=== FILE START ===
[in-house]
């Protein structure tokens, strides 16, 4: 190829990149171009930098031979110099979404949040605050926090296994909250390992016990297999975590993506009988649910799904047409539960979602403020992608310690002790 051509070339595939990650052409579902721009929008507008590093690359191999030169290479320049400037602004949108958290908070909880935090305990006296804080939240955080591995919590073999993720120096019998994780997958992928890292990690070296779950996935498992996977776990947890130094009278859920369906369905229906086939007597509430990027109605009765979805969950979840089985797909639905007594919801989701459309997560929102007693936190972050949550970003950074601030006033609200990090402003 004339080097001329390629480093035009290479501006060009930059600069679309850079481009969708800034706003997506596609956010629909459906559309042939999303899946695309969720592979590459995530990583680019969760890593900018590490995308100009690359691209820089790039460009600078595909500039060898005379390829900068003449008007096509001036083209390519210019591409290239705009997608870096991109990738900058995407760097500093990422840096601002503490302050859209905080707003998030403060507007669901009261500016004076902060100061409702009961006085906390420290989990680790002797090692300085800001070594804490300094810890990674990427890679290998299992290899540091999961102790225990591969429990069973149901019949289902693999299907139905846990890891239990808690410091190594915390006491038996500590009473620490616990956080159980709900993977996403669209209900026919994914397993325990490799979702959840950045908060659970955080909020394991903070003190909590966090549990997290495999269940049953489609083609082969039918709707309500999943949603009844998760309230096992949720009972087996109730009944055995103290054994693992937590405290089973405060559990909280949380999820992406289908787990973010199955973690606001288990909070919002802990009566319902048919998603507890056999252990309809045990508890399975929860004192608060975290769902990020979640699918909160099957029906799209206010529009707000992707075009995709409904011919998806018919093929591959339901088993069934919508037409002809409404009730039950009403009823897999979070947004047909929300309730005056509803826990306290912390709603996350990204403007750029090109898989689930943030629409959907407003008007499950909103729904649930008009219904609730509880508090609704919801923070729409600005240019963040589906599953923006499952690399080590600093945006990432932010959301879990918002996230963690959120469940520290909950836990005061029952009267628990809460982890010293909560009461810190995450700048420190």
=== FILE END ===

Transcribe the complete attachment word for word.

[in-house]
């Protein structure tokens, strides 16, 4: 190829990149171009930098031979110099979404949040605050926090296994909250390992016990297999975590993506009988649910799904047409539960979602403020992608310690002790 051509070339595939990650052409579902721009929008507008590093690359191999030169290479320049400037602004949108958290908070909880935090305990006296804080939240955080591995919590073999993720120096019998994780997958992928890292990690070296779950996935498992996977776990947890130094009278859920369906369905229906086939007597509430990027109605009765979805969950979840089985797909639905007594919801989701459309997560929102007693936190972050949550970003950074601030006033609200990090402003 004339080097001329390629480093035009290479501006060009930059600069679309850079481009969708800034706003997506596609956010629909459906559309042939999303899946695309969720592979590459995530990583680019969760890593900018590490995308100009690359691209820089790039460009600078595909500039060898005379390829900068003449008007096509001036083209390519210019591409290239705009997608870096991109990738900058995407760097500093990422840096601002503490302050859209905080707003998030403060507007669901009261500016004076902060100061409702009961006085906390420290989990680790002797090692300085800001070594804490300094810890990674990427890679290998299992290899540091999961102790225990591969429990069973149901019949289902693999299907139905846990890891239990808690410091190594915390006491038996500590009473620490616990956080159980709900993977996403669209209900026919994914397993325990490799979702959840950045908060659970955080909020394991903070003190909590966090549990997290495999269940049953489609083609082969039918709707309500999943949603009844998760309230096992949720009972087996109730009944055995103290054994693992937590405290089973405060559990909280949380999820992406289908787990973010199955973690606001288990909070919002802990009566319902048919998603507890056999252990309809045990508890399975929860004192608060975290769902990020979640699918909160099957029906799209206010529009707000992707075009995709409904011919998806018919093929591959339901088993069934919508037409002809409404009730039950009403009823897999979070947004047909929300309730005056509803826990306290912390709603996350990204403007750029090109898989689930943030629409959907407003008007499950909103729904649930008009219904609730509880508090609704919801923070729409600005240019963040589906599953923006499952690399080590600093945006990432932010959301879990918002996230963690959120469940520290909950836990005061029952009267628990809460982890010293909560009461810190995450700048420190």